As Ortiz continued with his training, he asked if members remember approving their school improvement plan in the past school year. The attendees looked at him with puzzled faces.

“Oh yes, I remember now,” said Andrea Sanchez, a council member at Richard J. Daley Elementary Academy. But, she added, “it’s just overwhelming because you’re looking at numbers and pages, especially when you’re not used to seeing it.” Sanchez has been a council member since December, but she had attended only one out of the nine mandatory training modules before Tuesday, because most of the two-hour sessions were held in various locations throughout the city far from her home.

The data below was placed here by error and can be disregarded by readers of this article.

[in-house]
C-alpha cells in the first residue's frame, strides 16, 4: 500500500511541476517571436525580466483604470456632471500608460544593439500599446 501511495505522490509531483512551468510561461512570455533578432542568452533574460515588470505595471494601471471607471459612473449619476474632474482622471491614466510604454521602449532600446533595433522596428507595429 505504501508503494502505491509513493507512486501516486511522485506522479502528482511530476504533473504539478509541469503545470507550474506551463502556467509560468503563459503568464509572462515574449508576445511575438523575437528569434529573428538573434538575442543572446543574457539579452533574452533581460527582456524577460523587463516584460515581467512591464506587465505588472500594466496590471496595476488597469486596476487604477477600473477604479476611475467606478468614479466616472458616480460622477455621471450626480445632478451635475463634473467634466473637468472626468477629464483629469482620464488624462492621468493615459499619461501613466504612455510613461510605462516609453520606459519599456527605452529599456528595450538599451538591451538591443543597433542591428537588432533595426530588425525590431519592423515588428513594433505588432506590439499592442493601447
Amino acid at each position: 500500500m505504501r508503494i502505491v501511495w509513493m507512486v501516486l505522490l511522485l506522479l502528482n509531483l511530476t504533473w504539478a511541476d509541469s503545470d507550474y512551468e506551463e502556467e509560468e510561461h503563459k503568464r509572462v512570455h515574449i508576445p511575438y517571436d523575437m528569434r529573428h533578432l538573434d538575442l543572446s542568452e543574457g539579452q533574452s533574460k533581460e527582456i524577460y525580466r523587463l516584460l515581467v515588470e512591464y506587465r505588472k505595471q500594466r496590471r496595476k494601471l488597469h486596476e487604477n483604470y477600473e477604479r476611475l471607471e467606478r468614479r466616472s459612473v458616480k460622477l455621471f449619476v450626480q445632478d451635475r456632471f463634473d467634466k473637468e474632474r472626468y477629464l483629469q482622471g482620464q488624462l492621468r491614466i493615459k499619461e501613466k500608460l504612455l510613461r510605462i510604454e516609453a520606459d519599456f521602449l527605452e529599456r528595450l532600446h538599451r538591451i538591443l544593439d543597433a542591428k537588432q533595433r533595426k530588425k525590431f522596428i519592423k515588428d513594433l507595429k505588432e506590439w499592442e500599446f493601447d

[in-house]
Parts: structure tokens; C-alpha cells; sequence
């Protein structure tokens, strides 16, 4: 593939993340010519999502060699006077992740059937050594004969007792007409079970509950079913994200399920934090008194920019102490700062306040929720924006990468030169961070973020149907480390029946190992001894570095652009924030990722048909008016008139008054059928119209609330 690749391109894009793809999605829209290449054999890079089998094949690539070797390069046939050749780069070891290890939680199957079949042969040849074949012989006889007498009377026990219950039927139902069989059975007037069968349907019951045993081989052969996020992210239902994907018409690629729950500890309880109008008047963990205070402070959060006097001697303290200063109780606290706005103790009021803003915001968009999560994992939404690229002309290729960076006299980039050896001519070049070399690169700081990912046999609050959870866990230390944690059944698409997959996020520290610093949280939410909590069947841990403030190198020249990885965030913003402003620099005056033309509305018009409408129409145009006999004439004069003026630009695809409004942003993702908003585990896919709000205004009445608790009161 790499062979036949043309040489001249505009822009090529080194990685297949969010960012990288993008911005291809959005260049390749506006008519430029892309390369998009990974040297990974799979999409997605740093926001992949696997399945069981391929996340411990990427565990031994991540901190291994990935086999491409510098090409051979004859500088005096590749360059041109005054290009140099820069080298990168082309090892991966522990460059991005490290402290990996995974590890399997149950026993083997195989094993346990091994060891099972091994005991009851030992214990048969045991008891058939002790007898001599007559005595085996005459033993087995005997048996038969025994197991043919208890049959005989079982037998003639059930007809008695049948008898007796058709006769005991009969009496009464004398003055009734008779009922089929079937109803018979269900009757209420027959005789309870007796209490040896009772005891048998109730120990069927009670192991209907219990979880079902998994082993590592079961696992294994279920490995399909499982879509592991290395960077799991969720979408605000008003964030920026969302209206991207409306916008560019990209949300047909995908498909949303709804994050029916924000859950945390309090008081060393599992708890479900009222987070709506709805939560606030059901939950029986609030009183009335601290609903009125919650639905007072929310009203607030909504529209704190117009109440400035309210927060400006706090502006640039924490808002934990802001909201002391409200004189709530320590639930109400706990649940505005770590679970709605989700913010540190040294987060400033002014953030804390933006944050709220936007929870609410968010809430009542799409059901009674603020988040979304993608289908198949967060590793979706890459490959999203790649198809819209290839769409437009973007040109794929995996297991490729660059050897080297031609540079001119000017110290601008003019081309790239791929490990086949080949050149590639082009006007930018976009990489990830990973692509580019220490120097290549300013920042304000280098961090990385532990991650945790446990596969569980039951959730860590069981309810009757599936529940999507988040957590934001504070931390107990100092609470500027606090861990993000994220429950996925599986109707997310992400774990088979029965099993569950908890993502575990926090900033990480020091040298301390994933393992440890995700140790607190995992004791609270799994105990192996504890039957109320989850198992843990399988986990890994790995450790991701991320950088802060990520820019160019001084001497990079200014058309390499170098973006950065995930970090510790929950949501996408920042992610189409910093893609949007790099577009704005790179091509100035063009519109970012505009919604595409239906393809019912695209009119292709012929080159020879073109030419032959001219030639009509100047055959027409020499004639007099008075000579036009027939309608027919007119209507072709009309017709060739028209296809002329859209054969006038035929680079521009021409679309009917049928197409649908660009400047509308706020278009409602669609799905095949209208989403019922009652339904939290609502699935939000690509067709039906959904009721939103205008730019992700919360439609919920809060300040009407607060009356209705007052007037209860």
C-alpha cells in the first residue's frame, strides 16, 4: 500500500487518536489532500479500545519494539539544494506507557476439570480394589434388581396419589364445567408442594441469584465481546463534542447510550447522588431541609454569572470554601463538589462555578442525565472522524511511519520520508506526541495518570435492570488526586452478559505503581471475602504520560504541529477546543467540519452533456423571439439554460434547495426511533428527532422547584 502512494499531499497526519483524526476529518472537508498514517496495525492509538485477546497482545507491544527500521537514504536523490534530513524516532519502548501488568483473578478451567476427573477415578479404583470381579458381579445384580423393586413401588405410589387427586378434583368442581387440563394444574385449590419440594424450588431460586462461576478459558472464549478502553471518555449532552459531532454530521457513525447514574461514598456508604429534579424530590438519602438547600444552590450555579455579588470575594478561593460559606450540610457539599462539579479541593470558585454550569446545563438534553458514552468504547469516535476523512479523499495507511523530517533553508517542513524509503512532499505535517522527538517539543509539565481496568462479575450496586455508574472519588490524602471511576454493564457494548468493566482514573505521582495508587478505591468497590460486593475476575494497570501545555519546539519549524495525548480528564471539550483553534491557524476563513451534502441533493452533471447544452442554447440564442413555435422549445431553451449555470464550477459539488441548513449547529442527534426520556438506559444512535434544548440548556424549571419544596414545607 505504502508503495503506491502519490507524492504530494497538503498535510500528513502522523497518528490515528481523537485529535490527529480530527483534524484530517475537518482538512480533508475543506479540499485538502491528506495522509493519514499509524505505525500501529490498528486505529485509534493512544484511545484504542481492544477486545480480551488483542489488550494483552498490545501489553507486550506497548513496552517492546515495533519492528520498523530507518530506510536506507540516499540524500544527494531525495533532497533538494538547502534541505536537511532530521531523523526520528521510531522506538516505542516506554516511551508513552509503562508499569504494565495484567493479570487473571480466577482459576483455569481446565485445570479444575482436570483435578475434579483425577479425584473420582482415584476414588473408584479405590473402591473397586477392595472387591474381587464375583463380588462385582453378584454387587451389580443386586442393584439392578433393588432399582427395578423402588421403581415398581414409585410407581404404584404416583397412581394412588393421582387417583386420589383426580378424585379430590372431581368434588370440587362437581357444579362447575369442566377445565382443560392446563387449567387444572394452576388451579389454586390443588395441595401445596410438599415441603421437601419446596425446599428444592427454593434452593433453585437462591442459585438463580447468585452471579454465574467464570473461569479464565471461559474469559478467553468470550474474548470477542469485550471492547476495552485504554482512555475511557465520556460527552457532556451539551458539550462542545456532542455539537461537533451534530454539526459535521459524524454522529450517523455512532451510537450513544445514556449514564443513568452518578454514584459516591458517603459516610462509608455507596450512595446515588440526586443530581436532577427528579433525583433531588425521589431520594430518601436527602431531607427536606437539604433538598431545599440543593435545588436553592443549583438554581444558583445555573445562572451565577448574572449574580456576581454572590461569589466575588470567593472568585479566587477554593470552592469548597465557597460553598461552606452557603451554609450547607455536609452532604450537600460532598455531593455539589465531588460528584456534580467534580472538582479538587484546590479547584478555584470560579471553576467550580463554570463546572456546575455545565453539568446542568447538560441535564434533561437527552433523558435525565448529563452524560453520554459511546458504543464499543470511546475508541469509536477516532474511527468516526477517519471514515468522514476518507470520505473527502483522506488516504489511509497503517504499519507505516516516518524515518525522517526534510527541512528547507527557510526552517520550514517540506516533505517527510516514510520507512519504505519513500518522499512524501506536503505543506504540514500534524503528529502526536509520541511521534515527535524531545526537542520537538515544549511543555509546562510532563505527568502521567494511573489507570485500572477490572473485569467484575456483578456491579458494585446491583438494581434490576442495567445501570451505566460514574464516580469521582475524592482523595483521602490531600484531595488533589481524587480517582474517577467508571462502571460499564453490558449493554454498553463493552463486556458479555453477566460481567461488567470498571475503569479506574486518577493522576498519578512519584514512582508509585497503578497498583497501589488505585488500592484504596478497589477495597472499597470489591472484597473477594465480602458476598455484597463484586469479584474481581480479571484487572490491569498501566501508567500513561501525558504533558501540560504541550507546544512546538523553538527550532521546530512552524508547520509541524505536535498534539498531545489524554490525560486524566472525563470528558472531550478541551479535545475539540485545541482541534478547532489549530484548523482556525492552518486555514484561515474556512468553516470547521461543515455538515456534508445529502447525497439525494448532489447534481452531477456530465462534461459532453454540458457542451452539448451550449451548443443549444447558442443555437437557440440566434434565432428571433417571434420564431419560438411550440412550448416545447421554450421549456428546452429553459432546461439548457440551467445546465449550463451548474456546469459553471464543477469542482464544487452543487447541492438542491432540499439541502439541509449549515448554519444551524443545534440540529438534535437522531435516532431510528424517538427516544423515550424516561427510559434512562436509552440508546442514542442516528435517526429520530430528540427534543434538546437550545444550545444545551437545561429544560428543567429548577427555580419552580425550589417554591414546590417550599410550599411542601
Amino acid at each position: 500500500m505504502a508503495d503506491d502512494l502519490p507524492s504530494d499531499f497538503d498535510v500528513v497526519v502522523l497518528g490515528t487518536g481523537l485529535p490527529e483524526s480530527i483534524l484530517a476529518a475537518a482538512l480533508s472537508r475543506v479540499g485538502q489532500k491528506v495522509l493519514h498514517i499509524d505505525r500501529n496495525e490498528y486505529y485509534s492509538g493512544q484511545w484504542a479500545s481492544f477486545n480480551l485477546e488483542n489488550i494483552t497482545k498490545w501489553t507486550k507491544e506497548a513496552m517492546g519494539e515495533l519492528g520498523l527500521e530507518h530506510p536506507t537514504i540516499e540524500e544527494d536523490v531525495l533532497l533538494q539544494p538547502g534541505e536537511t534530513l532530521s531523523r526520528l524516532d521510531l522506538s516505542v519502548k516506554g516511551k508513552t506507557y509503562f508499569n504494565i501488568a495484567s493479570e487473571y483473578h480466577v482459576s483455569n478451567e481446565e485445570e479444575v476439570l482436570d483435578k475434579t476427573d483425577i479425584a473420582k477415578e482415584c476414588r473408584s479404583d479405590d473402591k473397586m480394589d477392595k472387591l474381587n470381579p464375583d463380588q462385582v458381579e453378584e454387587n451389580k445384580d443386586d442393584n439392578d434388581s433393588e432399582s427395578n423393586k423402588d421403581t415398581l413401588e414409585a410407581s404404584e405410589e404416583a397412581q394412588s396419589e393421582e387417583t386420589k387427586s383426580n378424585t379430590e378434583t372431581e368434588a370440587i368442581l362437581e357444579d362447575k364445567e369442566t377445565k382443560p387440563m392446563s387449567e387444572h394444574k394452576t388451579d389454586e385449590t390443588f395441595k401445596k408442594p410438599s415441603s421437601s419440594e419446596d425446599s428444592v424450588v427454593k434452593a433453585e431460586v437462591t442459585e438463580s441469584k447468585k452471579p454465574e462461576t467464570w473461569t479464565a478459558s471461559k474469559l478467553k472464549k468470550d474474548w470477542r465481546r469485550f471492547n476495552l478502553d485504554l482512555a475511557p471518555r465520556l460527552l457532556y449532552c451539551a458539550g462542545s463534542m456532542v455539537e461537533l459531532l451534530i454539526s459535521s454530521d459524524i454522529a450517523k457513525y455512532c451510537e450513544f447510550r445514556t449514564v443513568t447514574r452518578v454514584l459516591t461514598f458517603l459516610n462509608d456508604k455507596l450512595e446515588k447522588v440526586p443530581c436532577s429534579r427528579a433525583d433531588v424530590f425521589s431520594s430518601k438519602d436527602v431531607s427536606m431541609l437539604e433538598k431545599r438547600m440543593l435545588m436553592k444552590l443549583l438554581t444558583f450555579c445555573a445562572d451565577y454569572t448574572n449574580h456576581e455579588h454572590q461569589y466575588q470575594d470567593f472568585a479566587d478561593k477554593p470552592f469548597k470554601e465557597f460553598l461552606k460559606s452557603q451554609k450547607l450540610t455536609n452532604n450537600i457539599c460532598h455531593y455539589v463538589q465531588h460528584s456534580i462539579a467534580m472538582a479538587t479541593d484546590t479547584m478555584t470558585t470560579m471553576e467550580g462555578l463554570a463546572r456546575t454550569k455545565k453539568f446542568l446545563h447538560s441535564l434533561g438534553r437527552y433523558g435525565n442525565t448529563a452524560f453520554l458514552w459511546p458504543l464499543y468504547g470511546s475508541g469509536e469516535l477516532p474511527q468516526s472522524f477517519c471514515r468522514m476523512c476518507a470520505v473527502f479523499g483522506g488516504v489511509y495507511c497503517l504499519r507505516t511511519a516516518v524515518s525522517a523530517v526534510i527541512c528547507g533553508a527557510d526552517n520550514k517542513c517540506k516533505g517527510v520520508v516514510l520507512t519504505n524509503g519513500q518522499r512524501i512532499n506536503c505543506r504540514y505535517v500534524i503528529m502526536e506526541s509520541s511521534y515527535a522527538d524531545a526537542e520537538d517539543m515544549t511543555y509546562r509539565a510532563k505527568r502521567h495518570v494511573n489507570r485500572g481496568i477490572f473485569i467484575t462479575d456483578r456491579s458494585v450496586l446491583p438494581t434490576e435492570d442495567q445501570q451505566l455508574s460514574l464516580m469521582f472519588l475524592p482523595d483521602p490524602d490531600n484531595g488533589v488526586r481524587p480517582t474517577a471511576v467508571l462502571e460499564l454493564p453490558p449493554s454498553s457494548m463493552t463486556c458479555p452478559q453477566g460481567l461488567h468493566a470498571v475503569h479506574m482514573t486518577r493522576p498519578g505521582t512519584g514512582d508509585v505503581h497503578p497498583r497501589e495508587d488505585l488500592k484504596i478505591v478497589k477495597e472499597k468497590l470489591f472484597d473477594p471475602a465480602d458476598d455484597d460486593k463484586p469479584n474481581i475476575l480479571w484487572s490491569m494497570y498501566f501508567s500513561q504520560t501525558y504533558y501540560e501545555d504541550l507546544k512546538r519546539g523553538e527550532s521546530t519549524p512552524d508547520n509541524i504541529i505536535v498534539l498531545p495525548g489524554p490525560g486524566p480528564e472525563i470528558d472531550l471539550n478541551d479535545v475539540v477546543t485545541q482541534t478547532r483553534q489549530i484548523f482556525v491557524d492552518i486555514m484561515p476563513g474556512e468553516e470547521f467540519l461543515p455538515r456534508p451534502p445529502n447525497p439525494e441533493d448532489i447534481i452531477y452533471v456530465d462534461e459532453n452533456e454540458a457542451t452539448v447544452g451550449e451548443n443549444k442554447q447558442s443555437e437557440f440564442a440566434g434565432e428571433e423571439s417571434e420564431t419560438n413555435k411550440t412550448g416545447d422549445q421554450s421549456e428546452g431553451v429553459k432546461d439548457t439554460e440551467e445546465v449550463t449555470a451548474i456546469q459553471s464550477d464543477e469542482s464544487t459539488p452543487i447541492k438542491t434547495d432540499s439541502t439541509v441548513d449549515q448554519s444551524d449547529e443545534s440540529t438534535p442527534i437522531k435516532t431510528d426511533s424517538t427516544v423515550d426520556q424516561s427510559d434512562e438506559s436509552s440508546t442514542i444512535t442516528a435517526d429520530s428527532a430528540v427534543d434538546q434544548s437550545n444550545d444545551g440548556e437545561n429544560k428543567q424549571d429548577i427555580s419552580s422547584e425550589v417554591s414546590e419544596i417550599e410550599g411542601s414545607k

According to the Illinois School Code, council members must finish all modules within six months of taking office, so newly elected members who take office on July 1 have until Dec. 31 to complete the modules. CPS has never removed a council member for not finishing the training, said Guillermo Montes de Oca. However, that’s changing.

This year, CPS has also been encouraging council members to finish the modules by July 31, he said, because “if you’re going to be seated, discussing the budget and everything, you need to be informed.”

Sanchez said she didn’t know know about the six-month deadline until Tuesday. She wishes the nine modules would be held all at once at her school. “The information in the modules should be given to us right away [upon joining the council],” she said.

Montes de Oca said that the Office of Local School Council Relations encourages council members to take the training online. Especially because the office only offers a few modules per month, to meet the July 31 deadline, council members would have to take most of their training online.